Weight training, typically, is intense. Regardless of whether you’re lifting 2.5kg or 25kg, if it’s relative to your current ability, it will be intense enough to force your body to adapt.
The same cannot be said for running on a treadmill, or what most people refer to as ‘cardio’. In this sense, ‘cardio’ is actually specific aerobic conditioning, if you run on a treadmill all the time, you’re now just very good at running on a treadmill. You have not adapted to lose and keep-off fat.
Weight training is superior for fat loss for many reasons, most notably, the increase in resting metabolic rate, and the fat burning effect that comes with the recovery process.
The more muscle tissue we have, the more calories we burn when resting. Muscle is a metabolically active tissue, the more we have, the higher our energy requirements and the more calories used to sustain it; rather than being stored as fat. This is also why (ladies take note) that when you embark on a weight training regime, you will not turn into Arnold Schwarzenegger.
Our bodies are very clever, they’ve had to be to ensure we survived our caveman days. Back then, food was scarce. Being able to easily build copious amounts of muscle tissue would not have helped us survive. More muscle, more calories burned, more food needed to make sure we didn’t die. Because of this, the majority of us have a gene known as GDF-8, which basically puts a limit on how much muscle we can develop. Only a small minority of people are born without it.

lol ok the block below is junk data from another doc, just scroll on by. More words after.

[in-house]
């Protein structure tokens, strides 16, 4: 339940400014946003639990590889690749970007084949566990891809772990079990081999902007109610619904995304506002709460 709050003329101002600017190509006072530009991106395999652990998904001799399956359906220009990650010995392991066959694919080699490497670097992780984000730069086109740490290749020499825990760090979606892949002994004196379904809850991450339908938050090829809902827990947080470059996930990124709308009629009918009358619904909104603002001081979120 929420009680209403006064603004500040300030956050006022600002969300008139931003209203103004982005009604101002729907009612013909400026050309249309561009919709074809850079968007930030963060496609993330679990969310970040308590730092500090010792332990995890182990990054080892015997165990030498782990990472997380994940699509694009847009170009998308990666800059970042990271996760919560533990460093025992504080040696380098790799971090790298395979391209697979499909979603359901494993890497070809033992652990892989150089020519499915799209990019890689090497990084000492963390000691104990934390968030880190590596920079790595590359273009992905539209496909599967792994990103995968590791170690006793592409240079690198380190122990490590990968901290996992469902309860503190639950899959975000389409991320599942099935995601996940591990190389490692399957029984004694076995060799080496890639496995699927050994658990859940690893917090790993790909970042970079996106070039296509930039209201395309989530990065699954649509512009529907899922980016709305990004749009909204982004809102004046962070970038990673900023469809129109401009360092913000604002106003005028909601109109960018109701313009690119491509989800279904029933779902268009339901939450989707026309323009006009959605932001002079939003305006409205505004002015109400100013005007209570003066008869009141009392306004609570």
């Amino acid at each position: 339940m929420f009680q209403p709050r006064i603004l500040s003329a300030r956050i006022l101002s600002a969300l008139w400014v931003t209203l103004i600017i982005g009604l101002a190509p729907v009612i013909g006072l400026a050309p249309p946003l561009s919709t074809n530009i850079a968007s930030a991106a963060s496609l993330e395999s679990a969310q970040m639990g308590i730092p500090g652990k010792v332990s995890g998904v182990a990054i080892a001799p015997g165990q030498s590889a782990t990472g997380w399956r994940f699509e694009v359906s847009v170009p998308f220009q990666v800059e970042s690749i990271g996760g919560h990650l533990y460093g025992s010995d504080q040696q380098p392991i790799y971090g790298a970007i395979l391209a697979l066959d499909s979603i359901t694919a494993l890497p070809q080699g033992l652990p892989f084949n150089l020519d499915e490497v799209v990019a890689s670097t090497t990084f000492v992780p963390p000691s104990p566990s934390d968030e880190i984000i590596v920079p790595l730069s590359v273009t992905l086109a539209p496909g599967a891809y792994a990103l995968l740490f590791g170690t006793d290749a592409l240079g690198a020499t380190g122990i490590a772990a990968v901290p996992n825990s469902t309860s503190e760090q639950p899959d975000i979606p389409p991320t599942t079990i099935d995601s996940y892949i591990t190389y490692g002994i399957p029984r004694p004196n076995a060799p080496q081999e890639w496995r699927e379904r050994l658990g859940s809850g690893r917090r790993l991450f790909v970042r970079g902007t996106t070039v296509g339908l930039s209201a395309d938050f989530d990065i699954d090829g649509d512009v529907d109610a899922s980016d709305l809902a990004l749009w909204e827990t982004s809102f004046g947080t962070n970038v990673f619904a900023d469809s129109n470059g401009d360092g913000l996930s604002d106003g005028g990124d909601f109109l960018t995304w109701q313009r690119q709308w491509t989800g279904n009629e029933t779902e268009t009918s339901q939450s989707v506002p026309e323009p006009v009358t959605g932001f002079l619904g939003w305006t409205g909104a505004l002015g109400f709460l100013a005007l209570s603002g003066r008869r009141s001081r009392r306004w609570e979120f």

Also, when recovering from a weight training session (that’s intense enough) our aerobic system is a vital component of this process. In many cases, the aerobic system gets a better ‘workout’ when recovering from an intense weights session than a steady paced treadmill session. As such, weight training is a much more effective way of losing body fat than ‘cardio’.